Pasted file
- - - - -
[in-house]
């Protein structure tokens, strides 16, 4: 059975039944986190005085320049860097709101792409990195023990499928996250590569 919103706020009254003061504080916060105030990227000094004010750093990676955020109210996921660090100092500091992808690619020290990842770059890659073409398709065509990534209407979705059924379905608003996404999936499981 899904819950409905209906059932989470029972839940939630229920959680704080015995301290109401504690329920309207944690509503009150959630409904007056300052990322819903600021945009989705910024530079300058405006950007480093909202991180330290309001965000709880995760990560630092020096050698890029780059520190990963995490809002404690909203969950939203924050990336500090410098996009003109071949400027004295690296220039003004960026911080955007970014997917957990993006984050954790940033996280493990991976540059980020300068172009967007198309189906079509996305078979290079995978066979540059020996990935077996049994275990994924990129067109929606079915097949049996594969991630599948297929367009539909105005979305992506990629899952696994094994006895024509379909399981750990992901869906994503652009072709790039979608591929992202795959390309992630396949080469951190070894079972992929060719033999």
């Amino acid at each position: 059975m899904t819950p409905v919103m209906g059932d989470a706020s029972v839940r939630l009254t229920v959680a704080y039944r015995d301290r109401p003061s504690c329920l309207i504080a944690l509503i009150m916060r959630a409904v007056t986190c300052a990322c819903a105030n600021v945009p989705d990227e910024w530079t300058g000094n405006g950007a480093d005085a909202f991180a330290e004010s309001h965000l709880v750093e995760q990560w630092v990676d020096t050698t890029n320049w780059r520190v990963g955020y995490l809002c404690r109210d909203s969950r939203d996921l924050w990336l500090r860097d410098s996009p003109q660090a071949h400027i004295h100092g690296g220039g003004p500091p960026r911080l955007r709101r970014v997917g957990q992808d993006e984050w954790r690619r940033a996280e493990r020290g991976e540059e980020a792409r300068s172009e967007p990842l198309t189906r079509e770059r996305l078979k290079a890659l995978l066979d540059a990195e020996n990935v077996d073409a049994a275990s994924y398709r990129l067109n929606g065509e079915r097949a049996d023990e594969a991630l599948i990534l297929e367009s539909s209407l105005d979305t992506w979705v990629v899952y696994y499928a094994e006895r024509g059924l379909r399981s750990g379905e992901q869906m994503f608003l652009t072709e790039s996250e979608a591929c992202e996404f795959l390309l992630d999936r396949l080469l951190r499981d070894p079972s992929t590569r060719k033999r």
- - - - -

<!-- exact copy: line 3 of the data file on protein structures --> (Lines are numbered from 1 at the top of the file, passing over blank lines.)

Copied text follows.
């Amino acid at each position: 059975m899904t819950p409905v919103m209906g059932d989470a706020s029972v839940r939630l009254t229920v959680a704080y039944r015995d301290r109401p003061s504690c329920l309207i504080a944690l509503i009150m916060r959630a409904v007056t986190c300052a990322c819903a105030n600021v945009p989705d990227e910024w530079t300058g000094n405006g950007a480093d005085a909202f991180a330290e004010s309001h965000l709880v750093e995760q990560w630092v990676d020096t050698t890029n320049w780059r520190v990963g955020y995490l809002c404690r109210d909203s969950r939203d996921l924050w990336l500090r860097d410098s996009p003109q660090a071949h400027i004295h100092g690296g220039g003004p500091p960026r911080l955007r709101r970014v997917g957990q992808d993006e984050w954790r690619r940033a996280e493990r020290g991976e540059e980020a792409r300068s172009e967007p990842l198309t189906r079509e770059r996305l078979k290079a890659l995978l066979d540059a990195e020996n990935v077996d073409a049994a275990s994924y398709r990129l067109n929606g065509e079915r097949a049996d023990e594969a991630l599948i990534l297929e367009s539909s209407l105005d979305t992506w979705v990629v899952y696994y499928a094994e006895r024509g059924l379909r399981s750990g379905e992901q869906m994503f608003l652009t072709e790039s996250e979608a591929c992202e996404f795959l390309l992630d999936r396949l080469l951190r499981d070894p079972s992929t590569r060719k033999r």